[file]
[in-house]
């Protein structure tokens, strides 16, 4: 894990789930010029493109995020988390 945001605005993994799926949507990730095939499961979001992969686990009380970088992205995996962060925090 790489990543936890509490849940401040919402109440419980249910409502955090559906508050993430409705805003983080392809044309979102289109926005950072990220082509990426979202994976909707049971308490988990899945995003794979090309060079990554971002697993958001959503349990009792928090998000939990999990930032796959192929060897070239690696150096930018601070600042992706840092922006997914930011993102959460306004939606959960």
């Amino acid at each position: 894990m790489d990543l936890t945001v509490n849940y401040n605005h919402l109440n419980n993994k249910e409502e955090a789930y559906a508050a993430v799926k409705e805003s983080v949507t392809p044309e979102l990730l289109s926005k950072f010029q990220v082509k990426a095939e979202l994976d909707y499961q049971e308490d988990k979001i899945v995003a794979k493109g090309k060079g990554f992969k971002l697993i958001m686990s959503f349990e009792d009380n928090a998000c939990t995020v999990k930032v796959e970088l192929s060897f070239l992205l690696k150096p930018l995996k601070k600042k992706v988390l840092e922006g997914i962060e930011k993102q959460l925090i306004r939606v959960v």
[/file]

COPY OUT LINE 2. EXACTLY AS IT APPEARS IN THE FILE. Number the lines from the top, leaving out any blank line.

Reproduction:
């Protein structure tokens, strides 16, 4: 894990789930010029493109995020988390 945001605005993994799926949507990730095939499961979001992969686990009380970088992205995996962060925090 790489990543936890509490849940401040919402109440419980249910409502955090559906508050993430409705805003983080392809044309979102289109926005950072990220082509990426979202994976909707049971308490988990899945995003794979090309060079990554971002697993958001959503349990009792928090998000939990999990930032796959192929060897070239690696150096930018601070600042992706840092922006997914930011993102959460306004939606959960």